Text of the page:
Today, Arabs primarily inhabit the 22 Arab states within the Arab League: Algeria, Bahrain, the Comoros, Djibouti, Egypt, Iraq, Jordan, Kuwait, Lebanon, Libya, Mauritania, Morocco, Oman, Palestine, Qatar, Saudi Arabia, Somalia, Sudan, Syria, Tunisia, United Arab Emirates, and Yemen. The Arab world stretches around 13 million km2, from the Atlantic Ocean in the west to the Arabian Sea in the east, and from the Mediterranean Sea in the north to the Horn of Africa and the Indian Ocean in the southeast. Beyond the boundaries of the League of Arab States, Arabs can also be found in the global diaspora. The ties that bind Arabs are ethnic, linguistic, cultural, historical, identical, nationalist, geographical and political. The Arabs have their own customs, language, architecture, art, literature, music, dance, media, cuisine, dress, society, sports and mythology.
Arabs are a diverse group in terms of religious affiliations and practices. In the pre-Islamic era, most Arabs followed polytheistic religions. Some tribes had adopted Christianity or Judaism, and a few individuals, the hanifs, apparently observed another form of monotheism. Today, about 93% of Arabs are adherents of Islam, and there are sizable Christian minorities. Arab Muslims primarily belong to the Sunni, Shiite, Ibadi, and Alawite denominations. Arab Christians generally follow one of the Eastern Christian Churches, such as the Oriental Orthodox or Eastern Catholic churches. Other smaller minority religions are also followed, such as the Bahá'í Faith and Druze.
Arabs have greatly influenced and contributed to diverse fields, notably the arts and architecture, language, philosophy, mythology, ethics, literature, politics, business, music, dance, cinema, medicine, science and technology in the ancient and modern history.
The earliest documented use of the word "Arab" referring to a people appears in the Kurkh Monoliths, an Akkadian language record of the Assyrian conquest of Aram (ninth century BCE), which referred to Bedouins of the Arabian Peninsula under King Gindibu, who fought as part of a coalition opposed to Assyria. Listed among the booty captured by the army of the Assyrian king Shalmaneser III in the Battle of Qarqar are 1000 camels of "Gi-in-di-bu'u the ar-ba-a-a" or "[the man] Gindibu belonging to the Arabs" (ar-ba-a-a being an adjectival nisba of the noun ʿarab).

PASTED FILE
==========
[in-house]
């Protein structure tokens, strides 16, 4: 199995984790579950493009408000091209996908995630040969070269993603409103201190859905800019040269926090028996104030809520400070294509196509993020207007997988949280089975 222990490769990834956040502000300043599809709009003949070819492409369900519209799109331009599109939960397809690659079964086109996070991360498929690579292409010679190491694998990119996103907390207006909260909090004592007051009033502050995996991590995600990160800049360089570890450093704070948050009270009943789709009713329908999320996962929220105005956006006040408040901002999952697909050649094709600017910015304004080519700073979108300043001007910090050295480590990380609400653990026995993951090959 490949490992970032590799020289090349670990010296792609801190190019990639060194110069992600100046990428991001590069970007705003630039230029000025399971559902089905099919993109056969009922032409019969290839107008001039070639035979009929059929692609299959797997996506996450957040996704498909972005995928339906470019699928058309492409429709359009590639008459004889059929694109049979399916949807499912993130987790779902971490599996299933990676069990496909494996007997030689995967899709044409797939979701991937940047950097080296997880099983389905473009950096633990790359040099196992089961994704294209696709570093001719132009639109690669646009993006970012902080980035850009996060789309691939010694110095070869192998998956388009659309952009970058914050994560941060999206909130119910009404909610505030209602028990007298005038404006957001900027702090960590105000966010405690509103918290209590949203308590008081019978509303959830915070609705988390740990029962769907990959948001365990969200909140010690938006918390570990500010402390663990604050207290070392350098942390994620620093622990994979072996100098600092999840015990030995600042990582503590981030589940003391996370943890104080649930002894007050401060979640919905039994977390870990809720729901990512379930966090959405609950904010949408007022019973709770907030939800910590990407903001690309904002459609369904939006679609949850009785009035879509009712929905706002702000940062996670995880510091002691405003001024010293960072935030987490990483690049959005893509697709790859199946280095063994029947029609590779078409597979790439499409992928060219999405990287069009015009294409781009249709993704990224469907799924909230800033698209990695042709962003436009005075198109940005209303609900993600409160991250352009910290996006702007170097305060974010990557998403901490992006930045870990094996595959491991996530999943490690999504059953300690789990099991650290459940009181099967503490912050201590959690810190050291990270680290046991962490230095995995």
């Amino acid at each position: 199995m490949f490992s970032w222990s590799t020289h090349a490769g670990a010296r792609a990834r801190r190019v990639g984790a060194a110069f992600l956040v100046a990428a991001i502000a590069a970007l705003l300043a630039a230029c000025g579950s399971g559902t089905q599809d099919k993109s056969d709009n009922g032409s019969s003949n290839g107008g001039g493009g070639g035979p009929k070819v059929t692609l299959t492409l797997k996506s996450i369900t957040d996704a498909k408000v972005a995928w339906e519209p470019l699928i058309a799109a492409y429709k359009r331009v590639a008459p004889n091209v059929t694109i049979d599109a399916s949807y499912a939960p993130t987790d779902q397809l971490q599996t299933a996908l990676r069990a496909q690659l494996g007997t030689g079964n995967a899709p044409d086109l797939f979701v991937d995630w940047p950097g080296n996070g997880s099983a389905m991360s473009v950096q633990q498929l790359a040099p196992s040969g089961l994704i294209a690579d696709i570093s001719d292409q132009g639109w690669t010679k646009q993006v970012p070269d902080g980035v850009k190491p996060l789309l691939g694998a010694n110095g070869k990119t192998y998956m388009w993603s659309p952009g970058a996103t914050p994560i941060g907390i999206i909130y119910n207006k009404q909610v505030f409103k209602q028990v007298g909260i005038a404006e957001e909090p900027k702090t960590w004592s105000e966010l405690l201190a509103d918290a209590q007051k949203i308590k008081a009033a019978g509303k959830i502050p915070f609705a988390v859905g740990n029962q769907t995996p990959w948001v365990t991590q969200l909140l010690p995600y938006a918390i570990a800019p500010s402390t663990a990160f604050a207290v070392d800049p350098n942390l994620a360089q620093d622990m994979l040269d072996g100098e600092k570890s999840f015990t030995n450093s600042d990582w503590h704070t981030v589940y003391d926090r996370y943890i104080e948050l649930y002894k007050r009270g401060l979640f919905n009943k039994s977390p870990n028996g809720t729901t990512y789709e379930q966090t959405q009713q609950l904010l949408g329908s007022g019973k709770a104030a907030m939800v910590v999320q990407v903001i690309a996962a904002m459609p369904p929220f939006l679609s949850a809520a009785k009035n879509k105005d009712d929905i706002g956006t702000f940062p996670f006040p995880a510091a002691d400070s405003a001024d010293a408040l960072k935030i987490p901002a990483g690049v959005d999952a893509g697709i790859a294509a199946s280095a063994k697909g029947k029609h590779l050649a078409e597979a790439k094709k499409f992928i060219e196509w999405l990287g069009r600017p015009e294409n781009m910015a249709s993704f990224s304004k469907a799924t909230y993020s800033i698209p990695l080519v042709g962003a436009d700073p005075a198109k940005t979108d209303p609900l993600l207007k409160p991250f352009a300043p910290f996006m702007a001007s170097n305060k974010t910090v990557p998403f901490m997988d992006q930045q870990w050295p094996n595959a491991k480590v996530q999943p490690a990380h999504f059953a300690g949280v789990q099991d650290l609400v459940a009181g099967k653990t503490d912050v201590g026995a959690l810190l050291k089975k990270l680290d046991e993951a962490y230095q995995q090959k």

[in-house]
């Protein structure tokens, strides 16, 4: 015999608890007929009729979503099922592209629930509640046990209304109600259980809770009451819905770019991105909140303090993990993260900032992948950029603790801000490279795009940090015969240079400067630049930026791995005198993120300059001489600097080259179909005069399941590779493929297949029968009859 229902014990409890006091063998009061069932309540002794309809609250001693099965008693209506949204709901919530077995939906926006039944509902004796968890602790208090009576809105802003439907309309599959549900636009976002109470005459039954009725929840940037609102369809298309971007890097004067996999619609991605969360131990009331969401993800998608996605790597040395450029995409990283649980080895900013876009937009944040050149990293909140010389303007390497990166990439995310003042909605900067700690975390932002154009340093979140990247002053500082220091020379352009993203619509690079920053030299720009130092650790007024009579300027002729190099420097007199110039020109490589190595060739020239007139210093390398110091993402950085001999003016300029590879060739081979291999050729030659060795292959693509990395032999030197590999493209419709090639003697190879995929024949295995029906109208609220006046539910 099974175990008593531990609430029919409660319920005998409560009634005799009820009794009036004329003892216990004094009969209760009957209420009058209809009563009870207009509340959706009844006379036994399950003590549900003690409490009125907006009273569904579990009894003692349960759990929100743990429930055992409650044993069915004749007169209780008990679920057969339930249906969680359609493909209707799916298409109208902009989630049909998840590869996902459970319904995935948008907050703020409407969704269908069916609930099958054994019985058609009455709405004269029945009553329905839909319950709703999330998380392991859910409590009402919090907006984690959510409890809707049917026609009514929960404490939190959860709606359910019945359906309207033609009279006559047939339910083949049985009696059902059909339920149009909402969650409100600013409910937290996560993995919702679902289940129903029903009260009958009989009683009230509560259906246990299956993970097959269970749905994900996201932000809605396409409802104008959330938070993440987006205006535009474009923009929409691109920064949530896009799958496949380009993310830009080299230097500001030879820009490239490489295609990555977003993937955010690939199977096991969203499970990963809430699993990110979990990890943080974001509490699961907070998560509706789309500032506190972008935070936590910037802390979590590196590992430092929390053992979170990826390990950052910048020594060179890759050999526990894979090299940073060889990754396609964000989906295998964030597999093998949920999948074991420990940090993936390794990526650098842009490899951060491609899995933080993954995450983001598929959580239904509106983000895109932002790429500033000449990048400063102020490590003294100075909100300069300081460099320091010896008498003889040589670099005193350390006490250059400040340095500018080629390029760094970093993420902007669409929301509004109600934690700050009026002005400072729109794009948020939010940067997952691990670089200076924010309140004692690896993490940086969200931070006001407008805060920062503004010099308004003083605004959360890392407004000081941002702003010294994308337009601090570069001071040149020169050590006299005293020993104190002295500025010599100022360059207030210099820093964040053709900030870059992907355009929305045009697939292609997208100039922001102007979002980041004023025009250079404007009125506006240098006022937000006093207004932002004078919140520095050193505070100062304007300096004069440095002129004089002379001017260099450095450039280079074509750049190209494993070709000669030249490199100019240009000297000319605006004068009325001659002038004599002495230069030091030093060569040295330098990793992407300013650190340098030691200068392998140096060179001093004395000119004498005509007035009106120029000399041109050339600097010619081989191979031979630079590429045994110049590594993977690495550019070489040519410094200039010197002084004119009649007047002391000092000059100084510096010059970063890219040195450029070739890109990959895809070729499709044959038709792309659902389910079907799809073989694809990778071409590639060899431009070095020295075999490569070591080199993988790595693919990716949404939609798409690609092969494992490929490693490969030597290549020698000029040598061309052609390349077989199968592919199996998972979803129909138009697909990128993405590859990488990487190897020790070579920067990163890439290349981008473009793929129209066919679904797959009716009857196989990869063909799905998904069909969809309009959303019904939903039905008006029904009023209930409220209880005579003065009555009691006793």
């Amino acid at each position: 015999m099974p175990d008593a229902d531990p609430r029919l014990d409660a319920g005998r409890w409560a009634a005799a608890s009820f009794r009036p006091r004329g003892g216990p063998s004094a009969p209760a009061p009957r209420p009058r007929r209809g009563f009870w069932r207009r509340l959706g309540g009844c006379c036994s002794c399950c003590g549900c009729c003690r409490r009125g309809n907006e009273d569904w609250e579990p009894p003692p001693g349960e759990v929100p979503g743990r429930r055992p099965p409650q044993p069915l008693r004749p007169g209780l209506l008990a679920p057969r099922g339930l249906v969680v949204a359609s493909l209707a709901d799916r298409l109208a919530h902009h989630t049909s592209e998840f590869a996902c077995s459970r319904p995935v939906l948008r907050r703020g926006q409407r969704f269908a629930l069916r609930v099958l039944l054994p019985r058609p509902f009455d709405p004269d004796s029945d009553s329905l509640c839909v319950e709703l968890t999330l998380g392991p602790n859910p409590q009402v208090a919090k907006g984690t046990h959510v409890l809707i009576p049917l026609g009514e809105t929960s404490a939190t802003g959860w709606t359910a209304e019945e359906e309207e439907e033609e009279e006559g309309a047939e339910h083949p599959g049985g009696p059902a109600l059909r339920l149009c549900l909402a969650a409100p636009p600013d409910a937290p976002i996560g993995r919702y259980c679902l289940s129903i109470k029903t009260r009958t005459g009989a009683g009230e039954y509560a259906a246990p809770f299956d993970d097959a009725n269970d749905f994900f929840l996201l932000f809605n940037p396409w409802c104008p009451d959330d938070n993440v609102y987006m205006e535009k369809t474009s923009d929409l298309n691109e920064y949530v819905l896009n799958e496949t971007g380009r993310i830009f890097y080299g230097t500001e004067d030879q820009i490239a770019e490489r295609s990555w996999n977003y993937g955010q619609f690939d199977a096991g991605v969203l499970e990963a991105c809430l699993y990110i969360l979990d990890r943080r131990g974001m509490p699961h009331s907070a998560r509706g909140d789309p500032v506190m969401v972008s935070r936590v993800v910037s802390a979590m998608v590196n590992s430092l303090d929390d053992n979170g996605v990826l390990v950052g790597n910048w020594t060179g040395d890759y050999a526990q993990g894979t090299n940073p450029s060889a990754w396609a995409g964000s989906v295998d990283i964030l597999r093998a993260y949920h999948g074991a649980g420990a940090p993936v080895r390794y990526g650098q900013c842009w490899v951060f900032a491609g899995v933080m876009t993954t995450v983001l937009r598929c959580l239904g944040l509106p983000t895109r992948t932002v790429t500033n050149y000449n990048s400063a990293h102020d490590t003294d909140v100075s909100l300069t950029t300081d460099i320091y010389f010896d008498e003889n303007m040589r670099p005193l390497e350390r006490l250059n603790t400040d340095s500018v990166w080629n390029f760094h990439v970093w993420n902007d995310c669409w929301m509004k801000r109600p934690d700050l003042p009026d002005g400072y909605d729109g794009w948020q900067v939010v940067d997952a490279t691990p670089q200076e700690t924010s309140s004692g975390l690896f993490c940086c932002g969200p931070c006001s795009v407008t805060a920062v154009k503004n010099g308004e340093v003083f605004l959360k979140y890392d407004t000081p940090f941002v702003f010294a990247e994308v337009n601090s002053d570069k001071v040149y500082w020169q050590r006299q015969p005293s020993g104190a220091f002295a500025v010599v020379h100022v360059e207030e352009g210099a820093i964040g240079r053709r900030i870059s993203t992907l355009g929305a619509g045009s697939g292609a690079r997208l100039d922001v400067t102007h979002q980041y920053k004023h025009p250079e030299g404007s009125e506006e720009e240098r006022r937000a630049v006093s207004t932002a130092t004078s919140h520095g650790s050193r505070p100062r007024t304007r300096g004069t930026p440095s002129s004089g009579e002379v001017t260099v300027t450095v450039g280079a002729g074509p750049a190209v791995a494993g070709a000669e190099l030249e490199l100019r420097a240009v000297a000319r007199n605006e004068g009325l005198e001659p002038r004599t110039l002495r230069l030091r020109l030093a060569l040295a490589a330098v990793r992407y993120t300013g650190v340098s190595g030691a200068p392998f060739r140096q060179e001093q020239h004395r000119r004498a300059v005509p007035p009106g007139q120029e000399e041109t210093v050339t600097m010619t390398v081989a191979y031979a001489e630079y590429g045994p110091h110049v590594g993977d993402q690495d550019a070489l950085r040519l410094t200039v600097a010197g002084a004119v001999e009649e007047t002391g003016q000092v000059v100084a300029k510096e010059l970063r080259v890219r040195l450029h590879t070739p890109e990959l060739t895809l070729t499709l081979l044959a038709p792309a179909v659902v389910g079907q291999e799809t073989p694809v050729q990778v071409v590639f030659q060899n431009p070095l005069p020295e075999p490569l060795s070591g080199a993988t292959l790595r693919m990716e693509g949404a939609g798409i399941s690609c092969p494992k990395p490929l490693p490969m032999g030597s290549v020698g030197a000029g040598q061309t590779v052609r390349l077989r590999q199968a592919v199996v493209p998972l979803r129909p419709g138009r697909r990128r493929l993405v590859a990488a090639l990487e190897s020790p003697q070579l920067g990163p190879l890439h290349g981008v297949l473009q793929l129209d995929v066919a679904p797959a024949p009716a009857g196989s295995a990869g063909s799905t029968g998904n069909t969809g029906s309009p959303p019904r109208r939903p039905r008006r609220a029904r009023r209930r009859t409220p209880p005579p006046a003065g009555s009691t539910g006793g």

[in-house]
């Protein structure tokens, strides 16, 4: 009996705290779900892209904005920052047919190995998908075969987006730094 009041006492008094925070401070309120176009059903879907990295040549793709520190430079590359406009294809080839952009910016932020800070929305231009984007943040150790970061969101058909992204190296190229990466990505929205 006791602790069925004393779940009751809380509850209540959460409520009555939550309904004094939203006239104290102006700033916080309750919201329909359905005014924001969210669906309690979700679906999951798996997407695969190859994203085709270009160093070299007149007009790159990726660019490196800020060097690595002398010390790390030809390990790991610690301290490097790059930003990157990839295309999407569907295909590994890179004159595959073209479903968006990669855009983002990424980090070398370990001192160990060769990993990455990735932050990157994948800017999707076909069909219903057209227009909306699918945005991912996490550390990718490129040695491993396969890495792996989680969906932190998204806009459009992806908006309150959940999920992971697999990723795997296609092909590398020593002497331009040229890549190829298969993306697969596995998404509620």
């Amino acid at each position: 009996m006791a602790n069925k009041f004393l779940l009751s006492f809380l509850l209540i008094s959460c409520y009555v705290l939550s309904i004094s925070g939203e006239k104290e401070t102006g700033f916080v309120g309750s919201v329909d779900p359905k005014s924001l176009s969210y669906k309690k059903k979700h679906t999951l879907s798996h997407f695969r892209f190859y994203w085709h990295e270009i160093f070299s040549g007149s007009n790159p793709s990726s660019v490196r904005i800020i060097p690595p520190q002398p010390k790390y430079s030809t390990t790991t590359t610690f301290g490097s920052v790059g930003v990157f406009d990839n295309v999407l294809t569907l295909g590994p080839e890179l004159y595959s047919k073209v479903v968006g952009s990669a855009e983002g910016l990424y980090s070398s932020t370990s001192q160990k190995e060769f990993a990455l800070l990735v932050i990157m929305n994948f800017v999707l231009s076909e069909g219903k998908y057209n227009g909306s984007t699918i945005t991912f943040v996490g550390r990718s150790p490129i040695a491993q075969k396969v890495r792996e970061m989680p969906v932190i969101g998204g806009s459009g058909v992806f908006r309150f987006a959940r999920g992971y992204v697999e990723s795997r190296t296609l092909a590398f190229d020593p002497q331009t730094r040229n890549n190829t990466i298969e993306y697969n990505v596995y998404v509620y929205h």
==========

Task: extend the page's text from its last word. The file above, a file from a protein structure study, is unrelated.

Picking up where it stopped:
The related word ʾaʿrāb is used to refer to Bedouins today, in contrast to ʿarab which refers to Arabs in general. Both terms are mentioned around 40 times in pre-Islamic Sabaean inscriptions. The term ʿarab ("Arab") occurs also in the titles of the Himyarite kings from the time of 'Abu Karab Asad until MadiKarib Ya'fur. The term ʾaʿrāb is derived from the term ʿarab, according to Sabaean grammar. The term is also mentioned in Quranic verses referring to people who were living in Madina and it might be a south Arabian loan-word into Quranic language.
The oldest surviving indication of an Arab national identity is an inscription made in an archaic form of Arabic in 328 using the Nabataean alphabet, which refers to Imru' al-Qays ibn 'Amr as "King of all the Arabs". Herodotus refers to the Arabs in the Sinai, southern Palestine, and the frankincense region (Southern Arabia). Other ancient Greek historians like Agatharchides, Diodorus Siculus and Strabo mention Arabs living in Mesopotamia (along the Euphrates), in Egypt (the Sinai and the Red Sea), southern Jordan (the Nabataeans), the Syrian steppe and in eastern Arabia (the people of Gerrha). Inscriptions dating to the 6th century BCE in Yemen include the term "Arab".